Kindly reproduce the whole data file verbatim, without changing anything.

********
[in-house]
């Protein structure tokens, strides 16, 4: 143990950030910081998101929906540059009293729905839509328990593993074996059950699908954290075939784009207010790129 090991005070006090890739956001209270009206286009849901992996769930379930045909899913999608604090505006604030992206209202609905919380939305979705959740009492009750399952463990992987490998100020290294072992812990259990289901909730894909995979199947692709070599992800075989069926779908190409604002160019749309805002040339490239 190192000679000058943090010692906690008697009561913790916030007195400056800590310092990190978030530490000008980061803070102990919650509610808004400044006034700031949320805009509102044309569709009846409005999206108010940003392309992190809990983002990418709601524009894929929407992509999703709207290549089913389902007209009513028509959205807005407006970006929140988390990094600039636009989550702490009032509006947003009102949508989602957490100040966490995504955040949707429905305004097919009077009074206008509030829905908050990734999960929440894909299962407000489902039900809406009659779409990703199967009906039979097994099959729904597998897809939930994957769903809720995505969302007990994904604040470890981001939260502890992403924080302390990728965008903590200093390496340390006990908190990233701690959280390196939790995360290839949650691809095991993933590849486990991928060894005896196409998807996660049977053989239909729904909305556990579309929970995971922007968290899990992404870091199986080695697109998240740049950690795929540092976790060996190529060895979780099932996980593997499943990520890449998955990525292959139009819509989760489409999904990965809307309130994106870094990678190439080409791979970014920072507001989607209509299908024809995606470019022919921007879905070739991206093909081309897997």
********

[in-house]
């Protein structure tokens, strides 16, 4: 143990950030910081998101929906540059009293729905839509328990593993074996059950699908954290075939784009207010790129 090991005070006090890739956001209270009206286009849901992996769930379930045909899913999608604090505006604030992206209202609905919380939305979705959740009492009750399952463990992987490998100020290294072992812990259990289901909730894909995979199947692709070599992800075989069926779908190409604002160019749309805002040339490239 190192000679000058943090010692906690008697009561913790916030007195400056800590310092990190978030530490000008980061803070102990919650509610808004400044006034700031949320805009509102044309569709009846409005999206108010940003392309992190809990983002990418709601524009894929929407992509999703709207290549089913389902007209009513028509959205807005407006970006929140988390990094600039636009989550702490009032509006947003009102949508989602957490100040966490995504955040949707429905305004097919009077009074206008509030829905908050990734999960929440894909299962407000489902039900809406009659779409990703199967009906039979097994099959729904597998897809939930994957769903809720995505969302007990994904604040470890981001939260502890992403924080302390990728965008903590200093390496340390006990908190990233701690959280390196939790995360290839949650691809095991993933590849486990991928060894005896196409998807996660049977053989239909729904909305556990579309929970995971922007968290899990992404870091199986080695697109998240740049950690795929540092976790060996190529060895979780099932996980593997499943990520890449998955990525292959139009819509989760489409999904990965809307309130994106870094990678190439080409791979970014920072507001989607209509299908024809995606470019022919921007879905070739991206093909081309897997």